Friday April 15, 2022
Photo taken on Feb. 15, 2022 shows the Security Council meeting on Somalia at the UN Headquarters in New York. (Evan Schneider/UN Photo/Handout via Xinhua)
UNITED NATIONS (Xinhua) -- The United Nations welcomes the swearing-in of newly elected members of Somalia's House of the People and Upper House, the two houses of parliament, on Thursday."We, along with our partners, strongly condemn the mortar attack, claimed by al-Shabaab, that occurred earlier in the day (Thursday) near the location of the swearing-in," he told a daily press briefing.
"After a period of more than one year in which all Somali-elected institutions exceeded their constitutional timelines, we are pleased that the new parliament is now in place," said Stephane Dujarric, spokesman for UN Secretary-General Antonio Guterres.
The United Nations looks forward to the rapid completion of the remaining stages of the electoral process, notably the election of the parliamentary leadership and then the head of state, he said.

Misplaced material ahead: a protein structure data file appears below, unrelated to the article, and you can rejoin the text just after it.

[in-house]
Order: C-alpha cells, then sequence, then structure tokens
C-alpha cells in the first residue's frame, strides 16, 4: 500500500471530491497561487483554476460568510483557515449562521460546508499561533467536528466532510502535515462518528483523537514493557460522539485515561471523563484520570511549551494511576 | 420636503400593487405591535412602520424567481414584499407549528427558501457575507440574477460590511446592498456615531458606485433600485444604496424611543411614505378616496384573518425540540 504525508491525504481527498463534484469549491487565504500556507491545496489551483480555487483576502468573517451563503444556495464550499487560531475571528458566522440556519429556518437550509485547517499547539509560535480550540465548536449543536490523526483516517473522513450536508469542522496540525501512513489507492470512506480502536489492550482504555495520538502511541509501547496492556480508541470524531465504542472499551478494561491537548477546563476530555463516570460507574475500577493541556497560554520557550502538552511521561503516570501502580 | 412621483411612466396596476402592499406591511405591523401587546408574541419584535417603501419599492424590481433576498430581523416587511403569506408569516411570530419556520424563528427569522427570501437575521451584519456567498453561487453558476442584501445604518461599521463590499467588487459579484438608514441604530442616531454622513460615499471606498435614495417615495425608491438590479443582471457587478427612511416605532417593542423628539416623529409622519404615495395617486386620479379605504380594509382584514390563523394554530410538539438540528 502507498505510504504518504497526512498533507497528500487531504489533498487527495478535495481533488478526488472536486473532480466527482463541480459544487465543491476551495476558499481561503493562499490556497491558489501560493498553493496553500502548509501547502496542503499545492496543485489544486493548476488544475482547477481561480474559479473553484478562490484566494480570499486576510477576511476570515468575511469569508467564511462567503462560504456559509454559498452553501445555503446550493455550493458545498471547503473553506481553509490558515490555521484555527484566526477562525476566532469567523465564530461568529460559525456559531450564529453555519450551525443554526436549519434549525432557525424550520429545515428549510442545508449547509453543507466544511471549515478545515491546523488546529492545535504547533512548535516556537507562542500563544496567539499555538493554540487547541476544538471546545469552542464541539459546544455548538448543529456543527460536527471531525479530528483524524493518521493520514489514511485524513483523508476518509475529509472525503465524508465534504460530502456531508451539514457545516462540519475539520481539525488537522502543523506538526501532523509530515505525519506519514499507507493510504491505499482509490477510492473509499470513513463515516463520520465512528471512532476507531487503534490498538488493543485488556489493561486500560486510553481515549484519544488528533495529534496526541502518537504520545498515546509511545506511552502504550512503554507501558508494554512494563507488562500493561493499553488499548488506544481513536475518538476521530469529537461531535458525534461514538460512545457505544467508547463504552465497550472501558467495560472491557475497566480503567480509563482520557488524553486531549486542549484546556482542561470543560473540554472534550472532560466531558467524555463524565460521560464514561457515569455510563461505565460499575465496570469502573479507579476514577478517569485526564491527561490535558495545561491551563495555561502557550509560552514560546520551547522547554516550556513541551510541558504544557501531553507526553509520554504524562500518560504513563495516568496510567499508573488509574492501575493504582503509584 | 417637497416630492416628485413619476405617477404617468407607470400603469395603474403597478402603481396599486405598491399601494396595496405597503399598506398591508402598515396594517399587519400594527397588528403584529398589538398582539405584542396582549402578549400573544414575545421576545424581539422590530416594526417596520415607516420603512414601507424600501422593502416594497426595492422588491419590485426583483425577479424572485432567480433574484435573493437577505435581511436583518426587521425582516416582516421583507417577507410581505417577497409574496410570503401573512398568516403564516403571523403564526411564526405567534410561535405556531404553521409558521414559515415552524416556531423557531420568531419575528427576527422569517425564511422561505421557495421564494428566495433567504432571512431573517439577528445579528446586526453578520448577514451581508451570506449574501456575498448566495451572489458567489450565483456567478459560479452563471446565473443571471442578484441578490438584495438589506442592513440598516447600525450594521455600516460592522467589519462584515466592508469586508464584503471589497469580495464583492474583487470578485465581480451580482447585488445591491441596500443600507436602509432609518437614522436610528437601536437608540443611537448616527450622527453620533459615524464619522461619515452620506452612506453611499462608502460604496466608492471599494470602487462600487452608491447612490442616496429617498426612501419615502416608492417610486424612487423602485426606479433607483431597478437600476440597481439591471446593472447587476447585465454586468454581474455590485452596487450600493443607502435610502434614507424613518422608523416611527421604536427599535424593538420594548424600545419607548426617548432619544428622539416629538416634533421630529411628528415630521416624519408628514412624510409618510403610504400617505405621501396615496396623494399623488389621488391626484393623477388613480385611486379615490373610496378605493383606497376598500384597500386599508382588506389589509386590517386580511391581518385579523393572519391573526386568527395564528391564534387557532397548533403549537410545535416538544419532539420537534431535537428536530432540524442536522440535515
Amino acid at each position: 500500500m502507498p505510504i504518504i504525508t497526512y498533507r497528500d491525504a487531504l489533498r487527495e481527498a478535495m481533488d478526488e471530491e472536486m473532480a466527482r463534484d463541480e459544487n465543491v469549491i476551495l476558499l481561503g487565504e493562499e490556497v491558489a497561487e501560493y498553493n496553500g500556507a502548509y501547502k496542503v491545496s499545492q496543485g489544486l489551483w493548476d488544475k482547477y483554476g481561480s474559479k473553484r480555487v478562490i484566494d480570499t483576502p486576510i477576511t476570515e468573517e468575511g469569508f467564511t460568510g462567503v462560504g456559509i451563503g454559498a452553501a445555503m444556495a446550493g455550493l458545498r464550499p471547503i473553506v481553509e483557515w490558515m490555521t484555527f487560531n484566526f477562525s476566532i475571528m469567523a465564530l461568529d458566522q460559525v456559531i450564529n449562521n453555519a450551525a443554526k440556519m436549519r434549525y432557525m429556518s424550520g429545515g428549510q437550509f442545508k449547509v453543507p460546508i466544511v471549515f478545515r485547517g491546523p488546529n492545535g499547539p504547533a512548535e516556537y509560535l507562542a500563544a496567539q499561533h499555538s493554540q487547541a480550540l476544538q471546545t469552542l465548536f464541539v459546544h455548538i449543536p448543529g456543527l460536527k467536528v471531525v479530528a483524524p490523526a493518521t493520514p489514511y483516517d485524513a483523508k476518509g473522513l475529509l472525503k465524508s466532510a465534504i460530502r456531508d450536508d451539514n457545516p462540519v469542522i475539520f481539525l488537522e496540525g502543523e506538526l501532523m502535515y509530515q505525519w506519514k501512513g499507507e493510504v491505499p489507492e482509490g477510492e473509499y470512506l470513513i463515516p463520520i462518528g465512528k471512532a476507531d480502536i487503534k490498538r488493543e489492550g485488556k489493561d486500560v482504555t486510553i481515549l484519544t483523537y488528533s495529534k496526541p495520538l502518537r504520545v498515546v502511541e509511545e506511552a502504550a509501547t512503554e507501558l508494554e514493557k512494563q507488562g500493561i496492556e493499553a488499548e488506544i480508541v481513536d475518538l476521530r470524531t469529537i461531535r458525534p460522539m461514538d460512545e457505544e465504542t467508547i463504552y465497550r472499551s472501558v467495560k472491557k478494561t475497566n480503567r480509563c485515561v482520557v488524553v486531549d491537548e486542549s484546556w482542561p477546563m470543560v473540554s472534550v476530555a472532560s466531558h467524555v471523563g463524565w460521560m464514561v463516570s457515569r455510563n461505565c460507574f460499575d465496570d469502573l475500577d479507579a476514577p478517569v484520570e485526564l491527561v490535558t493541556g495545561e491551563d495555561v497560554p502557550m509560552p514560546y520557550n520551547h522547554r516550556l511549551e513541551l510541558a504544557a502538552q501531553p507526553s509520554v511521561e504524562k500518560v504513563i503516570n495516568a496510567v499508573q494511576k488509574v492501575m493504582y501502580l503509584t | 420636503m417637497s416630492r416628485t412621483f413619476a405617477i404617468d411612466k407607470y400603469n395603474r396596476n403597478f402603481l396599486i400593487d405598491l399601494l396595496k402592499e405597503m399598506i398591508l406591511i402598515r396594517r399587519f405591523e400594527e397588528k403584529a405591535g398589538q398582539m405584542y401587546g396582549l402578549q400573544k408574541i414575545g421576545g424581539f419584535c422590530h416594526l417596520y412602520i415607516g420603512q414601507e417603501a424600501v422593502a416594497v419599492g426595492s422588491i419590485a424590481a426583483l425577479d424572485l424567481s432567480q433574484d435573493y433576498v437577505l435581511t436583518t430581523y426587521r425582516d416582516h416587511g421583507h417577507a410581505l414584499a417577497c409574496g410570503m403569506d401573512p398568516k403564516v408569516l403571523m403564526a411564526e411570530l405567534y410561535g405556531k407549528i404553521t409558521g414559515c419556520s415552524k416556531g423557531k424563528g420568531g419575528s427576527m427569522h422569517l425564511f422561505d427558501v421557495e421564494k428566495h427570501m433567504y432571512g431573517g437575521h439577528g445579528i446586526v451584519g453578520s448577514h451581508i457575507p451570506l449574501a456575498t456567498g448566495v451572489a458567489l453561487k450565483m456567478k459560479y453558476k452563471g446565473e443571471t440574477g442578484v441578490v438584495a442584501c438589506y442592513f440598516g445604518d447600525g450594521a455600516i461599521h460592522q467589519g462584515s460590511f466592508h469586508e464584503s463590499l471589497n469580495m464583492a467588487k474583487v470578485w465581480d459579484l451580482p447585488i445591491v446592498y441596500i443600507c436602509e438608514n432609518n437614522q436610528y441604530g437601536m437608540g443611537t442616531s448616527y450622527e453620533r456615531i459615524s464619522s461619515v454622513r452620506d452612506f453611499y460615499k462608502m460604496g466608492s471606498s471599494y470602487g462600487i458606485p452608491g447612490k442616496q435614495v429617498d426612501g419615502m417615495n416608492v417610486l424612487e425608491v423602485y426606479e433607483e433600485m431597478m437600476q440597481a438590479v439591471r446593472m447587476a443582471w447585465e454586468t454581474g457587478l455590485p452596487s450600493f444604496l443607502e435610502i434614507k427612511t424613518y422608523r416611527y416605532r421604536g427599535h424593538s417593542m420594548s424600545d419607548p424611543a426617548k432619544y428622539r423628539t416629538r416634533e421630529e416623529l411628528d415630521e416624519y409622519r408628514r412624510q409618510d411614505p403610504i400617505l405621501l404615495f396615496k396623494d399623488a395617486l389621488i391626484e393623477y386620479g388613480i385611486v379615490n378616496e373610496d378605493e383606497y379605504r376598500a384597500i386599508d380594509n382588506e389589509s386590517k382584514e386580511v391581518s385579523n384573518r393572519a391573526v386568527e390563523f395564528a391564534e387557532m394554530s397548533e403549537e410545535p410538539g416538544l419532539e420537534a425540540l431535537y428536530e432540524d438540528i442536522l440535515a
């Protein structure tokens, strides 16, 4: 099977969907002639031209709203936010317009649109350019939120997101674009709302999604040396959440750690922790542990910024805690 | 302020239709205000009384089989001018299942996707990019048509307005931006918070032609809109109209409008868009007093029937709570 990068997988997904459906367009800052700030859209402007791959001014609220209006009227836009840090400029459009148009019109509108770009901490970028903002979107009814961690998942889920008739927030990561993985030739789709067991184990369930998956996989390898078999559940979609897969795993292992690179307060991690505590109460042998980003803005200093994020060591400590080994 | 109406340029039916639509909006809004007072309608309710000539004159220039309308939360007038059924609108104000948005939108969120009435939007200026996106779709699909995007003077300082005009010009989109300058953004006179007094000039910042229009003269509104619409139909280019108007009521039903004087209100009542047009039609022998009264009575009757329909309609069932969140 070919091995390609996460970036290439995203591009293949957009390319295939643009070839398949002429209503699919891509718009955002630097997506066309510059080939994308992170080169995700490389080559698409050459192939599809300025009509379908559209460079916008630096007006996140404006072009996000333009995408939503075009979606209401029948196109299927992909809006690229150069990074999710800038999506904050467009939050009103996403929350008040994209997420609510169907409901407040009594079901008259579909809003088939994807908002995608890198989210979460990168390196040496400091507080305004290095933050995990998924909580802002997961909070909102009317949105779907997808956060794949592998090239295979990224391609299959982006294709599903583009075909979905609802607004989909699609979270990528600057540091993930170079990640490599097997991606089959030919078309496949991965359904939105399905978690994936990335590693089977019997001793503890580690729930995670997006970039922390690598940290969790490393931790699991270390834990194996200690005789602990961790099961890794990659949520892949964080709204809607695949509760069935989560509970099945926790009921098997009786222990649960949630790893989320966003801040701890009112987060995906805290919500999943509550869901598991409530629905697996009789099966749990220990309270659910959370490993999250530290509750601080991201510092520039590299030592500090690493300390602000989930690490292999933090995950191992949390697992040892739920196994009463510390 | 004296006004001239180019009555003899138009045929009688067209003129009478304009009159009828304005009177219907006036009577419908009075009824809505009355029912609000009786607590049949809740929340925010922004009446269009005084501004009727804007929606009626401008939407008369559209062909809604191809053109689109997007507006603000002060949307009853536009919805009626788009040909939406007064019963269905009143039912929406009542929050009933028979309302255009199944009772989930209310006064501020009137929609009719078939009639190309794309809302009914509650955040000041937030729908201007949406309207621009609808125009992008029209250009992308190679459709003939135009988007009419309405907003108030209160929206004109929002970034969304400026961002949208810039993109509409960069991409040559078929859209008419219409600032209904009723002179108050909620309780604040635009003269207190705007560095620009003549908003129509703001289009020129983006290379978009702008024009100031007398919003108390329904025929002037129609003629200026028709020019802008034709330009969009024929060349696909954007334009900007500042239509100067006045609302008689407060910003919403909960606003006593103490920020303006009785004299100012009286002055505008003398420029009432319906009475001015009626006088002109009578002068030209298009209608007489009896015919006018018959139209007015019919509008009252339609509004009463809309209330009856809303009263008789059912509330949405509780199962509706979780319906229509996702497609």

Adam Abdelmoula, the resident and humanitarian coordinator for Somalia, said the country faces a "real risk of famine" as a result of unprecedented drought.
In his briefing to reporters at the UN Headquarters in New York on Thursday, Abdelmoula said nearly half of the population -- 7.7 million people -- need humanitarian assistance and protection this year. Of them, 6 million people need food assistance urgently.
There is famine in six areas of the country through June this year, and food prices are rising sharply. Humanitarian assistance is not scaled up to reach the most vulnerable because of a lack of resources. The UN humanitarian response plan for Somalia for 2022 asks for 1.5 billion U.S. dollars. So far, only 4.4 percent of the requested funding is met, he said.
"If neglected, Somalia's crisis will have catastrophic consequences," he warned, noting that the crisis in Somalia has long been overshadowed by other humanitarian emergencies, such as Tigray, Afghanistan, Yemen, and now Ukraine.
All four woes of terrorism, privacy, mass migration and mass starvation will return without enough attention, he said.
Things are not getting better any time soon as the primary driver is climate change, he warned.